BY NANCY DAHLBERG,
MIAMI – You can support entrepreneurs’ apps, gadgets, clothing creations, restaurants – you name it – through the exploding phenomenon of “crowdfunding.” But what can you show for your investment? A drawer full of T-shirts, tote bags and other tokens of appreciation.
Not the kind of rewards most serious investors are looking for.
For wealthy funders – so-called “accredited investors” – some crowdfunding platforms offer an ownership piece of the startup venture they are funding. If the concept becomes the next big thing rather than the next big flop, they could reap a giant return.
Increasingly, those wealthy crowdfunders are turning to a tried-and-true investment class they can see, feel and understand: real estate.
Until crowdfunding platforms came along, only a small fraction of the nine million U.S. accredited investors – those with a net worth of at least $1 million or $200,000 in annual income – had participated in private-investment opportunities, said Joanna Schwartz, chief executive of EarlyShares, a Miami crowdfunding platform aimed at those very investors. Typically, she said, “they didn’t have access to them unless they knew someone (in the deal), and this is especially true in real estate. This really is about giving direct access to investors in ways they never had before.”
Crowdfunding started with popular donation-based websites such as Kickstarter, where supporters can fund enterprises as disparate as a company that makes mermaid outfits and a film about Churchill’s Pub in Little Haiti. In the past few years, crowdfunding has become increasingly popular for nonprofit causes and microlending.
Equity-based crowdfunding is more complex – and more controversial.
Though the 2012 federal JOBS Act legalized crowdfunding as a means to raise funds for startups and other ventures, the rules governing such transactions have been released in waves. In September 2013, the U.S. Securities and Exchange Commission modified securities rules to allow advertising of such deals, which opened the door to crowdfunding platforms being used by more sophisticated, accredited investors. The final rules governing ordinary investors are expected later this year, but the SEC wouldn’t comment.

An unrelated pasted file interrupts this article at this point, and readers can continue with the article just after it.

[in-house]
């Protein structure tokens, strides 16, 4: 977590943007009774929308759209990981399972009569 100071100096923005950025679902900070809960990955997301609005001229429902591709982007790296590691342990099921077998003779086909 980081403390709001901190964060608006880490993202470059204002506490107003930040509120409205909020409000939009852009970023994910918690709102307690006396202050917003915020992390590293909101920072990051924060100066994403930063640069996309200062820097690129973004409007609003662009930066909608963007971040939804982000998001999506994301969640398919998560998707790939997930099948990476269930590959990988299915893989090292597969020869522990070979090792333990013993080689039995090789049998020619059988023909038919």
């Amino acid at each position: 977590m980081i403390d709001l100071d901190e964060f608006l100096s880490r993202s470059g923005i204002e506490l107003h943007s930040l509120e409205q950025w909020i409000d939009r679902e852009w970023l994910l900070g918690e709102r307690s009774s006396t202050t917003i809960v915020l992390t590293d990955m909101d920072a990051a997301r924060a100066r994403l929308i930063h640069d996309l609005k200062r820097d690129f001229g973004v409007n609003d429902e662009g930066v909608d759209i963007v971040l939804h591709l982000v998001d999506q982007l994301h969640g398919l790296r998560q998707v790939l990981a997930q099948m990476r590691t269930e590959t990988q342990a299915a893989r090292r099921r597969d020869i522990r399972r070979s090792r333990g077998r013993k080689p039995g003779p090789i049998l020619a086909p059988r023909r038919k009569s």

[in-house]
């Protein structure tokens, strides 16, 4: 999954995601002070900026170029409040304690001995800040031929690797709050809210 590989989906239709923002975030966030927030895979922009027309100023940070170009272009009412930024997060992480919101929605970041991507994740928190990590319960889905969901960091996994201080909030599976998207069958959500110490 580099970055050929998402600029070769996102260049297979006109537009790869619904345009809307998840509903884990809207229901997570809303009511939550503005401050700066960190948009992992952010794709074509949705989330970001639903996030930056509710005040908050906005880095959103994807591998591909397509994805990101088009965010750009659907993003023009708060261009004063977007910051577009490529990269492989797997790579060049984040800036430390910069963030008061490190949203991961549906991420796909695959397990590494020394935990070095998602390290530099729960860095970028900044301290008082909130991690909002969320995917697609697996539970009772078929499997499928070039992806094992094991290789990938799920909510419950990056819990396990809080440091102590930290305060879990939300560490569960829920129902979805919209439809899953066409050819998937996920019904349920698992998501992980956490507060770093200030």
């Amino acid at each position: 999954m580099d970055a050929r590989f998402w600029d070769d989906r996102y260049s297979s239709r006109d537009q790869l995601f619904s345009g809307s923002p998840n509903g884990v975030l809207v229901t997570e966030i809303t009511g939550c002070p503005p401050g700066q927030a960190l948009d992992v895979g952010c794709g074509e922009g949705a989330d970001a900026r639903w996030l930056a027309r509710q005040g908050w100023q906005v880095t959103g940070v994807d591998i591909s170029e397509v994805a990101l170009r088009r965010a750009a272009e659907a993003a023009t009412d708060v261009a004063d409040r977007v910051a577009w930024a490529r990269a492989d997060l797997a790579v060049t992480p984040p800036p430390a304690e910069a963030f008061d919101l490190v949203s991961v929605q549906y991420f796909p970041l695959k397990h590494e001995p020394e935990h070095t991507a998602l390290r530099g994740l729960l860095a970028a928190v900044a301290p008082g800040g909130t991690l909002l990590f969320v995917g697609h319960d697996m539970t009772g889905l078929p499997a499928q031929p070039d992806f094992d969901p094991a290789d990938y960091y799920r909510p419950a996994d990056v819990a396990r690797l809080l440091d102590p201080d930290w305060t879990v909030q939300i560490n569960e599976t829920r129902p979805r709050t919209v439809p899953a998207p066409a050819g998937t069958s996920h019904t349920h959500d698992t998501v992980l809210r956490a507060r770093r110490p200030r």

EarlyShares, founded in 2011, and dozens of other companies around the country took aim at accredited investors. By the end of last year, the company had launched its first online fundraising campaign for the Miami-based peer-to-peer boating company Boatsetter, which has already has raised more than $1 million on the platform and is seeking $2.25 million. A dozen more campaigns are underway for technology, film and entertainment companies and other firms around the country.
And now, real estate deals.
The Wall Street Journal reported last month that dozens of real-estate crowdfunding sites have popped up in the past year, including FundRise and Realty Mogul. Already, these companies have raised more than $135 million in debt and equity for real-estate deals, according to The Journal’s calculations. While that is tiny compared with the more than $700 billion market value of publicly traded real-estate investment trusts, it is the fastest-growing category in the crowdfunding arena, according to Crowdnetic, a firm that tracks crowdfunding data.
That doesn’t surprise Schwartz. “Where else can investors go with a few clicks and get a potentially 7 or 9 percent return on a project that they understand? We’re not saying its riskless – nothing is riskless – but they get it,” Schwartz said. “Real estate is intuitively understood in a much different way than startup companies are. Investors are chasing yield.”